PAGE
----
The contemplated extension of the purchase clauses of the Land Act involves the most serious consequences to the tenant-farmer class of Ireland. Upon what basis of value will the holdings of would-be peasant proprietors be purchased? If not on the present market price of the landlord's interest, what standard will have to determine the number of years' purchase for a farmer to pay? According to Mr. Brodrick's statement in the recent debate the average price of land in 1872 was 221⁄2 years' purchase, while that of the land which was sold in Ireland in 1882 averaged but 7. Will the Land Commission or the Landed Estates Court be authorised to sell to the tenants at this figure? Not at all. By extending the period of repayment over fifty years, and lowering the interest on loans so that the annual charges will approximate to the judicial rents, the farmers will be hoodwinked into bargains by which the impecunious landlords will pocket the Government loans to the tune of 20 or 25 years purchase for their otherwise unsaleable interest. It is true the tenant will be no longer at the mercy of the landlord; but he will have to pay an equivalent sum to the rent to the Government for fifty or sixty years, by the end of which time he will probably realise the felicity of having done something for posterity as well as for the landlord, and discover in this fact a corresponding consolation for having done nothing for himself. With an annual Government charge equal to the judicial rent upon his holding the farmer will find it well nigh impossible to borrow other money should adverse circumstances arise; while without his interest being thus mortgaged he would experience no difficulty in this respect. That these considerations will influence the action of the Irish tenant-farmers in the purchase question goes without saying. They are a shrewd class of men, and, like the peasantry of every other country, are swayed much more by selfish interests than by patriotic principles. They are fully alive to the present unsaleable nature of the landlords' interests. They are also convinced that few if any land jobbers will now be found so reckless as to buy up saleable estates when the power of rack-renting has been, to a great extent, swept away. The teachings of the Land League against 'land grabbing' still exercise a potent and salutary influence over the minds and acts of the entire agricultural class of the country, and will continue to do so for years to come, thereby checking that ruinous competition for holdings which encouraged the landlords in past years to carry on their system of rack-renting and clearance. Under these circumstances, and with the opposition of the popular sentiment of the country against any purchase scheme which will contemplate rents that are fixed on tenants' own improvements as the basis of price, there is not much likelihood of anything-like a 'brisk business' being done in the sale of landlord property, even when the whole of the purchase money is loaned by the State. Ireland must not be expected to be generous to a class which never knew how to be just.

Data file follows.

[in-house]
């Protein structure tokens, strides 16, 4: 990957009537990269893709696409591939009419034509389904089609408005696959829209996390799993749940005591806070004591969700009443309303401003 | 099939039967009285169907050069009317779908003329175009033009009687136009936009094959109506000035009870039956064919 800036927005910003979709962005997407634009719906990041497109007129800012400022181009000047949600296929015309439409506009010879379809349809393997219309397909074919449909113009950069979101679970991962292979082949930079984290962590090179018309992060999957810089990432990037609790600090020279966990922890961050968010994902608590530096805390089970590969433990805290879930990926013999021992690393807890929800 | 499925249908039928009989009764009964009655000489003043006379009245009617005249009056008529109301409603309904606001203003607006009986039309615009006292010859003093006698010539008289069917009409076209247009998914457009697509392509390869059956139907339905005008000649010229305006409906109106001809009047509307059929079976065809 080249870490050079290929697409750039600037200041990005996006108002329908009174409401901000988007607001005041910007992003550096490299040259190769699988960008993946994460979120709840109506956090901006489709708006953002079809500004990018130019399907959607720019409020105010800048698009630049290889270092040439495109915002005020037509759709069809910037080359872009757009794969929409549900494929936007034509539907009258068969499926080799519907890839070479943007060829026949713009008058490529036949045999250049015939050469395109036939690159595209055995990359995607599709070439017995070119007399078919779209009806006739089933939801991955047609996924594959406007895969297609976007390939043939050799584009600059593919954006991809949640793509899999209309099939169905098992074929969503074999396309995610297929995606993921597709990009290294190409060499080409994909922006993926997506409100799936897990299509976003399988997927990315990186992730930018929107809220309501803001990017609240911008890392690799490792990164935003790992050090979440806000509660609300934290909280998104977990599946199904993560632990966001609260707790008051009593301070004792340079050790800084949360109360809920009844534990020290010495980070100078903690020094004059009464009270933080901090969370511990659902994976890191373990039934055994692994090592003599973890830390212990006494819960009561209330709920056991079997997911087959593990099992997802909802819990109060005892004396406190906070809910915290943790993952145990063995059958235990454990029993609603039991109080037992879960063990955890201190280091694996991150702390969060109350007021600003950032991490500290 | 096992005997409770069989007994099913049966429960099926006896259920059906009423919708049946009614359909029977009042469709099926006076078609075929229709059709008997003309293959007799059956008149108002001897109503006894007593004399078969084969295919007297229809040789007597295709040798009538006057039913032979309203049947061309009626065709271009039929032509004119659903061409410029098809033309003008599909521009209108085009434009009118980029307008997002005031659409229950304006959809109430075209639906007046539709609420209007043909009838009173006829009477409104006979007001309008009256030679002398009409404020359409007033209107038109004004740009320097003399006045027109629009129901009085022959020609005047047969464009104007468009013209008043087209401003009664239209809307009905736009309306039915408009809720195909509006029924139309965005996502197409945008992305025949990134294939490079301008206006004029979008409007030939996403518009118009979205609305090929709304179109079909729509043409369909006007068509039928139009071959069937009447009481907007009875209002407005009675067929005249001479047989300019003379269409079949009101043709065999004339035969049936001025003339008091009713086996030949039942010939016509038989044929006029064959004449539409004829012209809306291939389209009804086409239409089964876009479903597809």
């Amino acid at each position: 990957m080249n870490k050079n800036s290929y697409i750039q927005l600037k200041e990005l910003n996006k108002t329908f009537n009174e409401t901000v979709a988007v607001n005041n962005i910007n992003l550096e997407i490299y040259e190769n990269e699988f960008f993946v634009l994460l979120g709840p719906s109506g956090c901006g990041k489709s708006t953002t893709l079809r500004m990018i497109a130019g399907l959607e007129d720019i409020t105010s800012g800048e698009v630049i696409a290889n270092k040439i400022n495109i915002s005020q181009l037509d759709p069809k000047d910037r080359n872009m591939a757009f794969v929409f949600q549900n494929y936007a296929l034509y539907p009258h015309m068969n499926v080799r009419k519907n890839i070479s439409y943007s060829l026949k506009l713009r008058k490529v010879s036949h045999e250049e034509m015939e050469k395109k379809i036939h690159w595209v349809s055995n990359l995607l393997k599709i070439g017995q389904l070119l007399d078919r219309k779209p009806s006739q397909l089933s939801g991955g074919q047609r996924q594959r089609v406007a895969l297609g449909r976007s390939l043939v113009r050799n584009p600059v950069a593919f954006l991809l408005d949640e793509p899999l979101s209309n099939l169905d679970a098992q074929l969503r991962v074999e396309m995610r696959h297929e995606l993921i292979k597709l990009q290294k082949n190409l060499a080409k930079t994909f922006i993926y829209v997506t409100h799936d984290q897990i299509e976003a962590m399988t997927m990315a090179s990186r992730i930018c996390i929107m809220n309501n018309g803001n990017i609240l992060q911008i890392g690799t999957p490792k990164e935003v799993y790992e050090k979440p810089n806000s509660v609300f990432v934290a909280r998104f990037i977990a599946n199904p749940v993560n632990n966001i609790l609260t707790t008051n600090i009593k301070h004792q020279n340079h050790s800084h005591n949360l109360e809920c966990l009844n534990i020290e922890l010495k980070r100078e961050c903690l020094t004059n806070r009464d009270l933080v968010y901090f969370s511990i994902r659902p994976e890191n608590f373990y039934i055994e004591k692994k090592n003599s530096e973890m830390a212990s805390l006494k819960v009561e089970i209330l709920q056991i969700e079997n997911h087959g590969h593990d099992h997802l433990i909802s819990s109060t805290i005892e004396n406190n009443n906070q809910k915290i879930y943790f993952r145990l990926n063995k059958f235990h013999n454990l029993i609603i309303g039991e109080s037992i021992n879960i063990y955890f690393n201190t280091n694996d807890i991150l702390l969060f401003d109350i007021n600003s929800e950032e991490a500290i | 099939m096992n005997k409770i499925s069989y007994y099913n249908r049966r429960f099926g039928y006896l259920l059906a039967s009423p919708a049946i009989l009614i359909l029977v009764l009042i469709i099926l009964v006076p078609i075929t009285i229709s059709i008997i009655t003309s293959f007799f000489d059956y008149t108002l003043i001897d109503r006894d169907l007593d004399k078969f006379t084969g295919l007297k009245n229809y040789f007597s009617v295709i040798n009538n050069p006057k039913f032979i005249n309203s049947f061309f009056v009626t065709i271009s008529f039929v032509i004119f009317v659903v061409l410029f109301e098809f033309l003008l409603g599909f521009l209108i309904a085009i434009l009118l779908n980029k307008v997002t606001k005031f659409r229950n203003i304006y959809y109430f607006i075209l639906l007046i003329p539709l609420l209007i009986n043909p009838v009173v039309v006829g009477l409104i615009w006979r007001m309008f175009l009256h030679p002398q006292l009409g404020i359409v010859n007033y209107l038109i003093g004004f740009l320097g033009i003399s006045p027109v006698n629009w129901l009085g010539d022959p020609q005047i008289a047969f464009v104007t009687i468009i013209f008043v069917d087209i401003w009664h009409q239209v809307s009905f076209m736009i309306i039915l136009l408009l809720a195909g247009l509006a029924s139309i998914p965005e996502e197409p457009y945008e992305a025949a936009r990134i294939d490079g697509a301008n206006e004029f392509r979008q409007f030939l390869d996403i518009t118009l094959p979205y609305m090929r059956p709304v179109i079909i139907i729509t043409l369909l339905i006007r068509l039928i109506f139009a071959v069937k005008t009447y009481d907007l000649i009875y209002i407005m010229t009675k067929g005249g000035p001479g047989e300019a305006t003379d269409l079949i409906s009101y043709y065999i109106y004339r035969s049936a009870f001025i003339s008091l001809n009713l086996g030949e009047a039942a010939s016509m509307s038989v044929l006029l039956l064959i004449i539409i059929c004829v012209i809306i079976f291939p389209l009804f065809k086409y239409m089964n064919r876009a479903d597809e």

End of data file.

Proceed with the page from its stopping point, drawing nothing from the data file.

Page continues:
To propose that tenants who have reclaimed their mountain or bog-land holdings by years of unremitting toil should pay a twenty years purchase of a judicial rent that is fixed upon the property which was created by their toil and sweat, is simply monstrous. As well demand of a depositor in a savings' bank a similar tax ere he could claim the savings of a lifetime as his own. No landlord capital has been expended, no effort outside that of the tenants has been at work to bring a semi-savage soil into a moderate state of cultivation; and yet after the purchase money has been paid over and over again in the rack-renting which has been the rule upon estates made up of this description of holding, Mr. Gladstone is about to propose that the occupiers of these reclaimed lands shall pay the price which the landlords demand before the fruits of the tenants' toil can be called their own. There are probably near 200,000 holdings of this description in Ireland. They are found chiefly along the Western Coast counties from Donegal to Cork and in the mountain and bog-land districts in other parts of the country. They comprise the area of periodical distress and may be said to constitute the chief difficulty in the solution of the Irish social problem. One out of scores of similar cases which came under my notice when making a tour of some of these districts last year will suffice for an illustration of the wrong which purchase will inflict upon the poorest of our farming class. Widow Collins, of Lissheenfro, West Clare, was a tenant of Col. McDonnell's. Her holding consisted of eleven acres of cut-away bog. The Government valuation was £3. The rent which her husband and herself had been paying for thirty years was £11 4s. She went into the Land Court and obtained a reduction of £6 4s., and for having taken this step against the landlord she was evicted for £19 arrears of the old rack-rent, which she was unable to pay. Taking the judicial rent of £5 as being a fair rent according to a legal tribunal, we see that the sum of £6 4s. more than what was fair was compelled to be paid each year for thirty years by this poor family. A total of £186 was thus extracted over what the landlord was justly entitled to receive, or £86 more than the price of the fee simple, if we reckon that at the figure which the landlords will endeavour to induce the Government to aid them in obtaining, twenty years purchase of the judicial rent; or £126 more than what the fee simple would cost, if the Government valuation be taken as the basis of fair value. Yet had this poor woman not been evicted, as described, she would be required to pay £l00 more before she could claim the property which her husband's labour created, and which their rack-rent payments had already really purchased twice over.